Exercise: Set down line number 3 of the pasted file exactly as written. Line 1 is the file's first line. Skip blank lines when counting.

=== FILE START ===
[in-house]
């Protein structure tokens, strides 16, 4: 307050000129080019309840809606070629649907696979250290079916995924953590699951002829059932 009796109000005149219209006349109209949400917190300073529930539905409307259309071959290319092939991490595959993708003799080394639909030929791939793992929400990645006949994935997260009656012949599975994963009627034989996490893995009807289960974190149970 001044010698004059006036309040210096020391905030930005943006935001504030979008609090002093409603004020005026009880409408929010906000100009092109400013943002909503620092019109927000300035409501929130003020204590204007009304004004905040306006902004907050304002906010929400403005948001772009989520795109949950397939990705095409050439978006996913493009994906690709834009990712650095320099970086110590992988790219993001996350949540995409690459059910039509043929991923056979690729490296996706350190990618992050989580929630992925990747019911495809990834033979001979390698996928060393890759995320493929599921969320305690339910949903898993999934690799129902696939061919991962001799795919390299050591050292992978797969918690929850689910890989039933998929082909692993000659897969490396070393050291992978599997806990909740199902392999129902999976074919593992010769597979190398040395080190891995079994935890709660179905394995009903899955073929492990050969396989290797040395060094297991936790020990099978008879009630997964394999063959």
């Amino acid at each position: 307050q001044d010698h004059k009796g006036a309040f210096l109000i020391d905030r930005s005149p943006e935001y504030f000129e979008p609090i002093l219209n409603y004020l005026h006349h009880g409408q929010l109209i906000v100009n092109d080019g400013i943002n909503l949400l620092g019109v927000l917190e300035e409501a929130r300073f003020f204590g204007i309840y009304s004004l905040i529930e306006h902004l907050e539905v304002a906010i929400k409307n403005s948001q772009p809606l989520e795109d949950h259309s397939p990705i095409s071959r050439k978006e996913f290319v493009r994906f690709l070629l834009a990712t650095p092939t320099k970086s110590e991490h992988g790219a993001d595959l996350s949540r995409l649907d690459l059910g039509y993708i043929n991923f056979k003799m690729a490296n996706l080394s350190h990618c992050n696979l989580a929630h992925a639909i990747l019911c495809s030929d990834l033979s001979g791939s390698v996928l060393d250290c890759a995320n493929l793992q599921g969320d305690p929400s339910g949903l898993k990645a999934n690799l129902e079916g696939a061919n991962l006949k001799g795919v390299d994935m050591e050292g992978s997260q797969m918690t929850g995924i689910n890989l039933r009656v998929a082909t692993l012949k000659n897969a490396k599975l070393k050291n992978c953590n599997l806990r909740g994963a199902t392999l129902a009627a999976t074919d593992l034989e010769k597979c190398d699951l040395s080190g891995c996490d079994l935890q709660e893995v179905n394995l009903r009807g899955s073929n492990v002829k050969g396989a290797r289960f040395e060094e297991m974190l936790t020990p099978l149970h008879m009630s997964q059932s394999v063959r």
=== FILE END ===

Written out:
């Amino acid at each position: 307050q001044d010698h004059k009796g006036a309040f210096l109000i020391d905030r930005s005149p943006e935001y504030f000129e979008p609090i002093l219209n409603y004020l005026h006349h009880g409408q929010l109209i906000v100009n092109d080019g400013i943002n909503l949400l620092g019109v927000l917190e300035e409501a929130r300073f003020f204590g204007i309840y009304s004004l905040i529930e306006h902004l907050e539905v304002a906010i929400k409307n403005s948001q772009p809606l989520e795109d949950h259309s397939p990705i095409s071959r050439k978006e996913f290319v493009r994906f690709l070629l834009a990712t650095p092939t320099k970086s110590e991490h992988g790219a993001d595959l996350s949540r995409l649907d690459l059910g039509y993708i043929n991923f056979k003799m690729a490296n996706l080394s350190h990618c992050n696979l989580a929630h992925a639909i990747l019911c495809s030929d990834l033979s001979g791939s390698v996928l060393d250290c890759a995320n493929l793992q599921g969320d305690p929400s339910g949903l898993k990645a999934n690799l129902e079916g696939a061919n991962l006949k001799g795919v390299d994935m050591e050292g992978s997260q797969m918690t929850g995924i689910n890989l039933r009656v998929a082909t692993l012949k000659n897969a490396k599975l070393k050291n992978c953590n599997l806990r909740g994963a199902t392999l129902a009627a999976t074919d593992l034989e010769k597979c190398d699951l040395s080190g891995c996490d079994l935890q709660e893995v179905n394995l009903r009807g899955s073929n492990v002829k050969g396989a290797r289960f040395e060094e297991m974190l936790t020990p099978l149970h008879m009630s997964q059932s394999v063959r």